Reflections is essentially a continuation of Don Williams’ 2012 album And So It Goes, which itself was a belated continuation of his solo career, albeit in an especially ruminative direction. That career began back in the 1970s, when he had #1 country singles like “I Wouldn’t Want to Live If You Didn’t Love Me”, “Til the Rivers All Run Dry”, “Some Broken Hearts Never Mend”, “Tulsa Time”, and several others. His singing voice has always had a rock-solid, eternal quality — not ageless so much as lived-in and wise, even when he was relatively young.
On Reflections his presence is gentle but steadfast; his patient approach occupies a particular spot in the country-music landscape, one that seems rare when set next to most hits of today. It’s also one that seems in communication with the actual landscape of country-music mythology: the rivers, the mountains, a train rolling across the prairie. Williams sings with a calm tone that suggests he’s observing life from a remove, up high, even when he’s singing in the first-person as a wayward soul tangling with a wild love affair. He has a way of suggesting the wisdom of experience in a tender way while also putting us into moments of love and struggle.
Reflections ends with a specific rumination on wisdom which reflects that line he walks — “The Answer”. In it, he lends the voice of authority to the act of gently submitting to the fact that we can never know all the answers. A fool, he sings, is “someone who believes they have the answers” to life’s big questions. Purposeful or not, I can’t help but consider the song’s placement at the end of the album a rejoinder or at least correction to what’s becoming a country-music habit, or even rule: the practice of ending an album with a proclamation of religious faith.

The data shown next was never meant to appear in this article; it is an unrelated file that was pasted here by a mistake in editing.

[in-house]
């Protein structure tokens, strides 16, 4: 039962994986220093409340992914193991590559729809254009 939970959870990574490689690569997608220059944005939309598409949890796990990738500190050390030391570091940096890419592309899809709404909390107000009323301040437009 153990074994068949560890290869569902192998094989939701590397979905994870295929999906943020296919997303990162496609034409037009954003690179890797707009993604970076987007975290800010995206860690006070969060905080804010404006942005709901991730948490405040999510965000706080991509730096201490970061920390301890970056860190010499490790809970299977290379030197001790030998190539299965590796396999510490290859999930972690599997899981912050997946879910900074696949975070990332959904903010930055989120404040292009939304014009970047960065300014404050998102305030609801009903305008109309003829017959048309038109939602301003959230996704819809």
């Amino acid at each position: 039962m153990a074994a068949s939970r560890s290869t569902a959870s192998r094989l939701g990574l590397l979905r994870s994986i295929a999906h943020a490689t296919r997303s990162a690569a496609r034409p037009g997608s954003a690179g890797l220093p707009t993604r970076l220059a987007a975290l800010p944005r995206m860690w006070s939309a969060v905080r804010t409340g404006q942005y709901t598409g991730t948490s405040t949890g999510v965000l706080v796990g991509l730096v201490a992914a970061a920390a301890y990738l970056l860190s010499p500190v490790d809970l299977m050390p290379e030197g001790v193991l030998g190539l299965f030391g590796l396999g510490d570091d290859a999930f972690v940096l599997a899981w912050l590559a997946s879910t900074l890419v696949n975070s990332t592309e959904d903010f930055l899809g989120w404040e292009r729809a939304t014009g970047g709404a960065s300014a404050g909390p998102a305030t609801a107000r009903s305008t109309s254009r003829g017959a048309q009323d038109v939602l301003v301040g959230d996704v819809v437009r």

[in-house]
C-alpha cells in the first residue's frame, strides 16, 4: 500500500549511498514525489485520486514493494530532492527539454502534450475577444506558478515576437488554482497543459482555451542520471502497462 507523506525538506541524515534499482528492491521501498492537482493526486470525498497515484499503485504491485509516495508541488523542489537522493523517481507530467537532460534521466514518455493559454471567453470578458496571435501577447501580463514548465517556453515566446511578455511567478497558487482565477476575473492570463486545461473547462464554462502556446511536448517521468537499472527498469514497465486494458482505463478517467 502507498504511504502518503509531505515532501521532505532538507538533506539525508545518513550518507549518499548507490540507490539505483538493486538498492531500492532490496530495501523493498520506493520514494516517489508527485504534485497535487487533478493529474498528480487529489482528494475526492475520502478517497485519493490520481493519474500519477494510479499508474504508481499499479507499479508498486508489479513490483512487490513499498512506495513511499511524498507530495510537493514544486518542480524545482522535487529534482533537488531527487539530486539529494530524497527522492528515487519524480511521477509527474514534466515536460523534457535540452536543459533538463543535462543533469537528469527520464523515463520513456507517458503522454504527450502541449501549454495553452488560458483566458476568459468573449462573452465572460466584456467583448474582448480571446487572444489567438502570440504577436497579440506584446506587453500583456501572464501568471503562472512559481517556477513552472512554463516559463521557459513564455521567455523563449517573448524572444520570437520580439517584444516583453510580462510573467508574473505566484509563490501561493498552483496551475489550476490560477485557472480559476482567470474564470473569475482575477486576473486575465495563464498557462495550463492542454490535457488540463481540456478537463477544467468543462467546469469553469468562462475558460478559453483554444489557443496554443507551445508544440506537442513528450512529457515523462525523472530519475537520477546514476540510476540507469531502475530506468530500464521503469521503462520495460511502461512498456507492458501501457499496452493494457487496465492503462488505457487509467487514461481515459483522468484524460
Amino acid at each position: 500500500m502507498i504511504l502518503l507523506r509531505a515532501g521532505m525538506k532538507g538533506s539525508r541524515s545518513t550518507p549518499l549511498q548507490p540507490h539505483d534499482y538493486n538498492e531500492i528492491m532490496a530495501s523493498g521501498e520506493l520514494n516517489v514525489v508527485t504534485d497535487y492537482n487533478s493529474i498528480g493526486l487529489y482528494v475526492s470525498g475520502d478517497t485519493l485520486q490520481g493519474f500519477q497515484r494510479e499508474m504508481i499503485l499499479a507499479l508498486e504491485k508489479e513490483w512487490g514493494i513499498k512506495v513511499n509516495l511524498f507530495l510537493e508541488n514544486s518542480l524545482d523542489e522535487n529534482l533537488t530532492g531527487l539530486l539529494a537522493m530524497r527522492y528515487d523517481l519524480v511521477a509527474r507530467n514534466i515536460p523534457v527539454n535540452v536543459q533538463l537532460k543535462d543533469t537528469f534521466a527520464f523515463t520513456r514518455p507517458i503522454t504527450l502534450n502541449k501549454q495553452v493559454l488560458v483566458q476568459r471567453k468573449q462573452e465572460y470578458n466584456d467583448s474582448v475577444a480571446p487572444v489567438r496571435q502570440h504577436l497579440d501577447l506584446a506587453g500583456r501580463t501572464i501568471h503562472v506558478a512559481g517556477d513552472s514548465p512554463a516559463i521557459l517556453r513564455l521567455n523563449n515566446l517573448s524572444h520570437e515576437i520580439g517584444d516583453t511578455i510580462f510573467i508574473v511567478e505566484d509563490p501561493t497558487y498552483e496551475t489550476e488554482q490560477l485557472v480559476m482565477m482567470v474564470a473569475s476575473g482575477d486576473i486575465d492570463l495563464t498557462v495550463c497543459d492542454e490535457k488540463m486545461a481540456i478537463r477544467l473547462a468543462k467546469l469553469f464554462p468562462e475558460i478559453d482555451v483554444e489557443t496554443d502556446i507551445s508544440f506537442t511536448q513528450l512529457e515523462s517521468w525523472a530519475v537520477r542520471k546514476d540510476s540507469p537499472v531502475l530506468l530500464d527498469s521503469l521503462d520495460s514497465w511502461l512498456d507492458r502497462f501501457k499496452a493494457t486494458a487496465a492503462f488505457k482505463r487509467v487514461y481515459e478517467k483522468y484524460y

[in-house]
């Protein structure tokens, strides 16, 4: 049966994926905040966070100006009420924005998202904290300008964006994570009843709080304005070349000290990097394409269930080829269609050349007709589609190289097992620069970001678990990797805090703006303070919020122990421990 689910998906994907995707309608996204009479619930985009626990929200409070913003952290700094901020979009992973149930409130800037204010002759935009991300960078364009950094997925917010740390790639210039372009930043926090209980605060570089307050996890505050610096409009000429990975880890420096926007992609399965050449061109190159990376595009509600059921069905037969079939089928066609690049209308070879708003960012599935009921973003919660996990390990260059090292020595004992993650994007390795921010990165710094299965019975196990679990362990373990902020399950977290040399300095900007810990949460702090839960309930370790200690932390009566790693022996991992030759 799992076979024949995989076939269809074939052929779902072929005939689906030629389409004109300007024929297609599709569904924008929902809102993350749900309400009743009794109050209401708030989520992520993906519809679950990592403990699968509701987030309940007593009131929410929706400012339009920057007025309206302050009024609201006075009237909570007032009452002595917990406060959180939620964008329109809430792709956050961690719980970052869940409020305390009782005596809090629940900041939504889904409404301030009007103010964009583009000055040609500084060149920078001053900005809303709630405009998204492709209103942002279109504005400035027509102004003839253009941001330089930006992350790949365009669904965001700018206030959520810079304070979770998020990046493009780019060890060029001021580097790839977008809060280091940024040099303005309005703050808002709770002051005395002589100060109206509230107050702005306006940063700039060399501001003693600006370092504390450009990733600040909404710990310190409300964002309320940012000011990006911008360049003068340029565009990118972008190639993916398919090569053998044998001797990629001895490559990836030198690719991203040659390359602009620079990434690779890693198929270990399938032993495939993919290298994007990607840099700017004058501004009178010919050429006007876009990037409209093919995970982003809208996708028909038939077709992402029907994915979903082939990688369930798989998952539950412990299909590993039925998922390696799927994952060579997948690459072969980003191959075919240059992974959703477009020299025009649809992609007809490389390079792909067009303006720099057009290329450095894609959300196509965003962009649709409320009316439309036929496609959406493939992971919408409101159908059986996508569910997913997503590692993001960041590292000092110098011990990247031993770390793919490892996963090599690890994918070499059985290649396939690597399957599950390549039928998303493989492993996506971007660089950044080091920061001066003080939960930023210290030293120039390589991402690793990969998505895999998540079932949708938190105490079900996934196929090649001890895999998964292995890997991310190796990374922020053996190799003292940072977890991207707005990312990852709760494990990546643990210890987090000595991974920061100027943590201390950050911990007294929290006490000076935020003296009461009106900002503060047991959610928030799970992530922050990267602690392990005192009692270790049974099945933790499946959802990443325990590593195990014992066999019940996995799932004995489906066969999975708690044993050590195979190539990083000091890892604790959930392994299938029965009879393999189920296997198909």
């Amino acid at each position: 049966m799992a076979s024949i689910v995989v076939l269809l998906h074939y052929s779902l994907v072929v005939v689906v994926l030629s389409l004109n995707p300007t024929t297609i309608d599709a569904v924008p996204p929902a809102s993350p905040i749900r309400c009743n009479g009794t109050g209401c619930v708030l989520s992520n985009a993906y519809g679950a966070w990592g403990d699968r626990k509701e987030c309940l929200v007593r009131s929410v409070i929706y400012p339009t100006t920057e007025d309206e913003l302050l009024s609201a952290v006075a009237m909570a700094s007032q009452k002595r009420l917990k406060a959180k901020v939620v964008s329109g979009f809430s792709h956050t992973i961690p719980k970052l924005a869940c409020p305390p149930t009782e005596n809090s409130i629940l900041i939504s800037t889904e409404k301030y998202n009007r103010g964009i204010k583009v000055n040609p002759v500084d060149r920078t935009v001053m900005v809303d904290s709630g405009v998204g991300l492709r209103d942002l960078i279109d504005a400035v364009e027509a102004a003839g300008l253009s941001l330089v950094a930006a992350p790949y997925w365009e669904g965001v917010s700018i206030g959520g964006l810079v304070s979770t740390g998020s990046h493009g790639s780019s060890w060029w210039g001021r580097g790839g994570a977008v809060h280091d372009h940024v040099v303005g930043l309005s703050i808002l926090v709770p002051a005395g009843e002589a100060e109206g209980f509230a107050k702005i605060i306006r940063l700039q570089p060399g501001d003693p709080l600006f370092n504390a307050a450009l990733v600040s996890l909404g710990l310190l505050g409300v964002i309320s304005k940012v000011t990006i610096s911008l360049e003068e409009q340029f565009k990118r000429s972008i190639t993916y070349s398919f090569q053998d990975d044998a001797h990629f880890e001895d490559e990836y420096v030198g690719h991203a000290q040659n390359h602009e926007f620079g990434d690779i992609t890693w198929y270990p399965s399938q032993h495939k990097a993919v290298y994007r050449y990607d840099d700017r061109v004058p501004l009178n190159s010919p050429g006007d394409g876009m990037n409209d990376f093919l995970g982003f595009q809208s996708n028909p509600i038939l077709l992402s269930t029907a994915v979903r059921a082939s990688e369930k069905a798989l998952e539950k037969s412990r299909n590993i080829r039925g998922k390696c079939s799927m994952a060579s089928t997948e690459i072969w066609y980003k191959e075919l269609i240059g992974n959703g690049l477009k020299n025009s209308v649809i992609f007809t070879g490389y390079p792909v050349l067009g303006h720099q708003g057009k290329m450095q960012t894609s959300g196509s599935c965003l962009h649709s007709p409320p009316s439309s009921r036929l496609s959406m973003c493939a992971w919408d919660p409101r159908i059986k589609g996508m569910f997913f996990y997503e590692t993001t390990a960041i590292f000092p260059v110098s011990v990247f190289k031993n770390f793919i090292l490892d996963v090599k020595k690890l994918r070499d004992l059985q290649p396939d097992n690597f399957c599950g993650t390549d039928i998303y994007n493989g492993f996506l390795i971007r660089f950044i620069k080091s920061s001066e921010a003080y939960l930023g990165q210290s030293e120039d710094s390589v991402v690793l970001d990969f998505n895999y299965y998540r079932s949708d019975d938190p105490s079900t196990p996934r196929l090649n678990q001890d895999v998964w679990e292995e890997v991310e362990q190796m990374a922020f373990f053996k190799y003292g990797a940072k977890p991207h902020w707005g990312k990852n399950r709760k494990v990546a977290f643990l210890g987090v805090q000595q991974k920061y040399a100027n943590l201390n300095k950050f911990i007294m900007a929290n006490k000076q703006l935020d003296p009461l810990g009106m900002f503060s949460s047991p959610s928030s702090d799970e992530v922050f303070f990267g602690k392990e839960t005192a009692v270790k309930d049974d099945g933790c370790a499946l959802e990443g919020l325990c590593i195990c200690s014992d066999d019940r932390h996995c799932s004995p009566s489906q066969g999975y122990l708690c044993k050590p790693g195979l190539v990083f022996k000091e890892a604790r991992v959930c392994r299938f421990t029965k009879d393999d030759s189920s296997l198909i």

Williams has a relaxed way with life-and-death subject matter. The music, too, is comfortable, as on the carpe diem anthem “Talk Is Cheap” (a Guy Clark co-writer which Alan Jackson recorded a version of in 2012). The passing of time is a big theme of that song, and of the album (true of And So It Goes as well). Time is always a factor in these songs, be it a prison song (the Merle Haggard classic “Sing Me Back Home”) or a love song. There are some gorgeous, complicated love songs here, like Jesse Winchester’s “If I Were Free” and Townes Van Zandt’s “I’ll Be Here in the Morning”, which opens the album. It’s a matter-of-fact reading of the song, balancing the tenderness of love with the coldness of the open road, within his singing.
Williams just as skillfully tackles poetic love songs like those and potentially cheesier ones like Britton Cameron’s “I Won’t Give Up On You”. Though the song would seem more treacly in another singer’s hands, its talk of solid ground is convincing in Williams’ voice, and along the way makes us think of him, too. Constancy is a both a theme in the songs and a trait of Williams as a singer. Reflections in that way does seem like a reflection of a career built on that characteristic. There’s a reason his nickname “the gentle giant of country” still feels right.